EDIT: edited a bit in the form to make my thought more clear.
I recently had the pleasure of checking out the NodeUp podcasts. A large portion of the first episode is dedicated to enforcing the notion that Node is a new language, and that it will take decades to catch up to the maturity that Python and Perl provide as platforms.
Opening up a subprocess, or having an `os` module which works in Windows, for example, all seemed like daunting tasks that took other languages decades to perfect.
Python has had Guido as the BDFL for over 20 years. Larry Wall is firmly entrenched in the church of Perl. Having one voice shepherding the direction of the language has had tremendous influence on both languages. I can't help but think that node.js is in a similar situation.
Not really. Node.js isn't a language that needs direction; ECMAScript is a separate standard with its own drivers. Node isn't even an implementation of a language, and V8 has its own community directing it.
Node is a small core with pretty simple principles. The rest (the most important part, I'd argue) is a thriving third-party community, and that's something the loss of any single developer won't change.
Ryan will be a part of node forever. He's not gone. He just somehow talked me into doing a lot more work :)
I'd take require('child_process') over python's subprocess any day.
positive: Without the originator in place perhaps a more formal product infrastructure can be put in place by Joyent. I'm thinking in particular about a structure for the documentation of primary third party modules like Connect and Express. At present the readme's and examples on Git, Sencha, and ExpressJs are all done by the original module developers. They're good but like most documentation done by the original developers make too many assumptions about what readers know. I don't mean to be too critical but if users are going to Stackoverflow for answers then there is a problem.
I dunno, a lot of big players are using node in production, and the back-compat's getting reasonable. Why does the number when you type -v matter?
> Without the originator in place perhaps a more formal product infrastructure can be put in place by Joyent. I'm thinking in particular about a structure for the documentation of primary third party modules...
I think that's the opposite of what Node needs. All of these third party modules came about precisely because there's no blockers or infrastructure to getting started with extending Node. The documentation for some of these modules could definitely be better, but I don't think having a central authority imposing upon the community is a good solution.
> I don't mean to be too critical but if users are going to Stackoverflow for answers then there is a problem.
The reason SO is so huge is precisely because users of pretty much anything will always have problems. Node is not, and never will be, an exception.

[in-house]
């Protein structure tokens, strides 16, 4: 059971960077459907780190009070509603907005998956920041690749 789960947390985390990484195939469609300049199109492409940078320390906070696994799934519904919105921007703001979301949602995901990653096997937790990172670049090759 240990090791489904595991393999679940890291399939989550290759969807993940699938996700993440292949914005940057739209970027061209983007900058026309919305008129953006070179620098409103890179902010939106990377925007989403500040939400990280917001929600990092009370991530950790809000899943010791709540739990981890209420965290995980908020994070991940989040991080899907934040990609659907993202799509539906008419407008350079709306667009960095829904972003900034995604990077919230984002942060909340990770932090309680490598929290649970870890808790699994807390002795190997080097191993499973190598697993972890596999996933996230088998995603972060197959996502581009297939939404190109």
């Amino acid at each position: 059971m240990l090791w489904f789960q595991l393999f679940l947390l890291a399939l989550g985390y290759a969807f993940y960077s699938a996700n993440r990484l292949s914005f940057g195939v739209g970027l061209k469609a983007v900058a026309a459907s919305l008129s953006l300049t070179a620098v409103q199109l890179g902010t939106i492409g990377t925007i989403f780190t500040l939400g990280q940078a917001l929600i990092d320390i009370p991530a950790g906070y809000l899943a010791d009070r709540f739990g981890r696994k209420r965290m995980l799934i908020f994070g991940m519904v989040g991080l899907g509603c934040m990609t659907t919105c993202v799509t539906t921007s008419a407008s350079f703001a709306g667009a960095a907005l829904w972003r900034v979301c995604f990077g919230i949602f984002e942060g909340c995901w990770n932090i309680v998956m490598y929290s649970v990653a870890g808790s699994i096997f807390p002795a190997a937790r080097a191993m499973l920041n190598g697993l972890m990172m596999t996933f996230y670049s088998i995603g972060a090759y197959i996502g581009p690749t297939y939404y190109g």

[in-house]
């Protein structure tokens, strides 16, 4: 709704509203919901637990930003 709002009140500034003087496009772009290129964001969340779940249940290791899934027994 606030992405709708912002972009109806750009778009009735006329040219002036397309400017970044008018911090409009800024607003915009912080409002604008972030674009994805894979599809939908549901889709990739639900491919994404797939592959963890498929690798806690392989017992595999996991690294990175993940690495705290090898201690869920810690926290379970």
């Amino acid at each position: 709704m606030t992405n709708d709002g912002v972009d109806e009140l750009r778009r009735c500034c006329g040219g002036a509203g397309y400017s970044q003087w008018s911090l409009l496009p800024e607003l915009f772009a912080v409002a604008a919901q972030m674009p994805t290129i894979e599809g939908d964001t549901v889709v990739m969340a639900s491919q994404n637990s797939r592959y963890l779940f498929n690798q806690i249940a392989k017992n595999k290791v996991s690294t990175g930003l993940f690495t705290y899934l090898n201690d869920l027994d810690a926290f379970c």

I don't get this. Why would a core team be responsible for the documentation of 3rd party modules.
Node has some serious documentation issues but I'm not sure how Ryan or Joyent is responsible for anything outside of anything under nodejs.org/docs
Best of luck to him, he's sure gonna need it!
This is a google groups quirk.
If you are logged into a google account it will prompt you. If you sign out of your google accounts then you can read it without being logged in.
If this situation were anything like DHH stepping down there would be a lot more swearing involved.
I didn't say it should be closed-source. Paid doesn't preclude open source.
Note: I actually rather like Matador. I just find this particular style--high density, no semicolons--much harder on my eyes. I'm sure many others can read it better than I can, however.
Personally, I find using comma-first and omitting semicolons except where required for ASI reduces the amount of noise down the right-hand side of the code and the amount of scanning I have to do there (for variable definition, object literals and nested calls in particular).
IMO, the whitespace isn't so much an issue as the chained calls. Once you exceed about 5-8 lines of method chaining where your eyes now have some difficulty lining up the indentation (although Sublime really helps in this regard), the lack of visible line terminators can be somewhat obnoxious to someone who comes from a background of C/C-inspired languages.
I agree with Isaac's assertions that it's important to understand line terminating, and I also agree with his other statements regarding pants. I prefer to wear pants unless I'm hanging out in my Python room. It's just easier on my eyes.
Commas first cause more noise on the left side; they distract me because I'm used to reading English and I'm used to reading code that's written in English based programming languages where people generally agree that punctuation belongs on the right side.
Honestly though, I care more about comments than coding style, something that the Joyent guys don't seem too fond of despite the complexity of the Node.js code. I just don't get it.
Congrats all around